Clonal Mosaicism in Autoreactive T-lymphocyte Lineages in Type 1 Diabetes
1. Endocrine Genetics Laboratory, McGill University Health Center, Montreal Children's Hospital Research Institute, McGill University, 2300 Tupper Street, Montreal, QC H3H 1P3, Montreal, Canada, email@example.com
Type 1 diabetes (T1D) is an autoimmune disease caused by several genetic and environmental factors leading to targeted destruction of insulin-producing cells. However, T1D cannot be explained by inherited susceptibility and environmental factors alone. Concordance in monozygotic twins is much <100% despite shared environment (pediatric T1D onset). Similarly, only <50% of males in the inbred NOD (non-obese diabetic) mouse, get the disease despite genetic identity and standardized environment. These observations point to stochastic determinants, one of which could consist of somatic mutations in the expanding antigen-specific autoreactive T-cell lineages.
To test this hypothesis, we examined memory CD4+ cells from pancreatic lymph nodes of NOD mice and T-cells from blood of newly diagnosed T1D patients, sorted for in vitro proliferation to proinsulin. We concentrated on copy-number alterations (CNA) because they are known to happen in blood cells, are easier to detect than point mutations and their functional consequences are easier to infer. These were detected by high-resolution comparative genomic hybridization using germline DNA as reference and confirmed by MLPA. In both the mouse and human samples we found a number of CNAs with highly non-random independent recurrence of the same gene(s) across samples, including SIRPB, at a known germline T1D locus, and two genes (MAP3K3 and SLC12A7) expressed exclusively in immune cells. We found no CNAs in lymphocytes expanded as part of normal host defense, (regional lymph nodes of mice with Leishmania major infection).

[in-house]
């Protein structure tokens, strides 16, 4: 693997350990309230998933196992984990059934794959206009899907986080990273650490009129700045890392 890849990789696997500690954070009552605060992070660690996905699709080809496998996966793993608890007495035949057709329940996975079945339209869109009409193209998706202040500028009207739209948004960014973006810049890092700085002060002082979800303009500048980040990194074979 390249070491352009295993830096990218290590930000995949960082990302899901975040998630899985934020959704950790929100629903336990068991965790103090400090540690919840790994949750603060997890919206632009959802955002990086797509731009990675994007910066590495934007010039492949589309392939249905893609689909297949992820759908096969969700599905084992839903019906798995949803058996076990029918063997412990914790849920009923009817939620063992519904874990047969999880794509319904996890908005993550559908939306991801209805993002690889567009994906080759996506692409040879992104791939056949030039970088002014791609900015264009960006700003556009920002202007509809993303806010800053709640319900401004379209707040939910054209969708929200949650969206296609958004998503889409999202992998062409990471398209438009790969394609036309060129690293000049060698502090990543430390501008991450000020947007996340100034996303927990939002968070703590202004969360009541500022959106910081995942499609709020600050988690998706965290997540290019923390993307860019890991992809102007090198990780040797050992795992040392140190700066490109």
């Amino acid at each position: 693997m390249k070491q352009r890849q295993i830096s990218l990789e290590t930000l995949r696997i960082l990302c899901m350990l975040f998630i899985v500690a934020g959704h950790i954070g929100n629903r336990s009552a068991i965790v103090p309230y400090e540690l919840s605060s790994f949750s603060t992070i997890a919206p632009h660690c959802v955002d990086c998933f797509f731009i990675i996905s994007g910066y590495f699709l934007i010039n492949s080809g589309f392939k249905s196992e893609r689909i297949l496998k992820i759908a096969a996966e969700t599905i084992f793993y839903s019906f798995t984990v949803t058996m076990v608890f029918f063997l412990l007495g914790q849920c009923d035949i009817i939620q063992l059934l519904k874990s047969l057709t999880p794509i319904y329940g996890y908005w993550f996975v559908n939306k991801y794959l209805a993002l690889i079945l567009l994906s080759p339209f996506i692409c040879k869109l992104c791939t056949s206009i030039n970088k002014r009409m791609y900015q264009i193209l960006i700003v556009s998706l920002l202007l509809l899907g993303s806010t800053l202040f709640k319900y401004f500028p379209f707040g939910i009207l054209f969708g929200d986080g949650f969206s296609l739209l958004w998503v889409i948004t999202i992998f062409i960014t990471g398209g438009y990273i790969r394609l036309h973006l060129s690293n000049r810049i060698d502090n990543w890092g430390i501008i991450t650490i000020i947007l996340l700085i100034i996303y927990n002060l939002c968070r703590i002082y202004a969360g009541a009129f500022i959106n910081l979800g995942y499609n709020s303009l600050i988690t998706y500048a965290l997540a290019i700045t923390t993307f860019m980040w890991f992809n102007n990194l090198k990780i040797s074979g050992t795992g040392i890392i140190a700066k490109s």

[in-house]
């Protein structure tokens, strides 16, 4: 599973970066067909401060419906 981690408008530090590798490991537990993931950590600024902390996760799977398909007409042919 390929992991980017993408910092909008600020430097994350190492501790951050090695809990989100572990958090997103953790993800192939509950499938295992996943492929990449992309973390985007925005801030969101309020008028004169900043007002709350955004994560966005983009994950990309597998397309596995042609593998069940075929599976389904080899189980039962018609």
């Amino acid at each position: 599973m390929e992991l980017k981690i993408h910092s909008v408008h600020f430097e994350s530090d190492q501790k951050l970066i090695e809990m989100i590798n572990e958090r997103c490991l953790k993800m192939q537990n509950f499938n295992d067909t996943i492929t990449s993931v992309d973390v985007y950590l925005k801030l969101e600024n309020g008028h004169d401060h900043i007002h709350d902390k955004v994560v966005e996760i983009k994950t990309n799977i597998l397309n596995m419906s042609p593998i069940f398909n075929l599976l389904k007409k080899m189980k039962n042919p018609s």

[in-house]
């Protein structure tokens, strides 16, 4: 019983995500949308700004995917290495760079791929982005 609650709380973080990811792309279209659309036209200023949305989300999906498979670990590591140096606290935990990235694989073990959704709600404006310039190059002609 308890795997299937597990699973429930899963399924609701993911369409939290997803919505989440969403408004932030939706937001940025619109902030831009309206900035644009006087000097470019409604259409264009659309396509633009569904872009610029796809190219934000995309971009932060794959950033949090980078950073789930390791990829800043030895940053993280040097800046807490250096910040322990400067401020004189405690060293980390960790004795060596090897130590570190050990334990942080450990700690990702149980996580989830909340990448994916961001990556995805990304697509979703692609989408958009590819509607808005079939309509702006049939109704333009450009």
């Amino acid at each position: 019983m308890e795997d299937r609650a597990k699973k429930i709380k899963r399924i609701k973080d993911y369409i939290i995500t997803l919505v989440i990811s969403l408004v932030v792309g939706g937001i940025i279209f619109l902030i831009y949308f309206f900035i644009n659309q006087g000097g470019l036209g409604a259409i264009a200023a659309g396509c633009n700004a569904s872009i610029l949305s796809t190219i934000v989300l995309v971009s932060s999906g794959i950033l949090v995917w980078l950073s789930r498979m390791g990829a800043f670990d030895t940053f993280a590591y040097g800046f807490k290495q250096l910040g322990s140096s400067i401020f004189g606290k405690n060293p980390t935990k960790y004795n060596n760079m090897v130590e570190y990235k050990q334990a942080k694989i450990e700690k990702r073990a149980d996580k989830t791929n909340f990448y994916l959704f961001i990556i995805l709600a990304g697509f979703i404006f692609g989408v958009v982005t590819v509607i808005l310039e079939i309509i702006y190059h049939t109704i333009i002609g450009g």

Our data strongly support a causal role for post-zygotic copy-number mutations in autoreactive T-cells in T1D.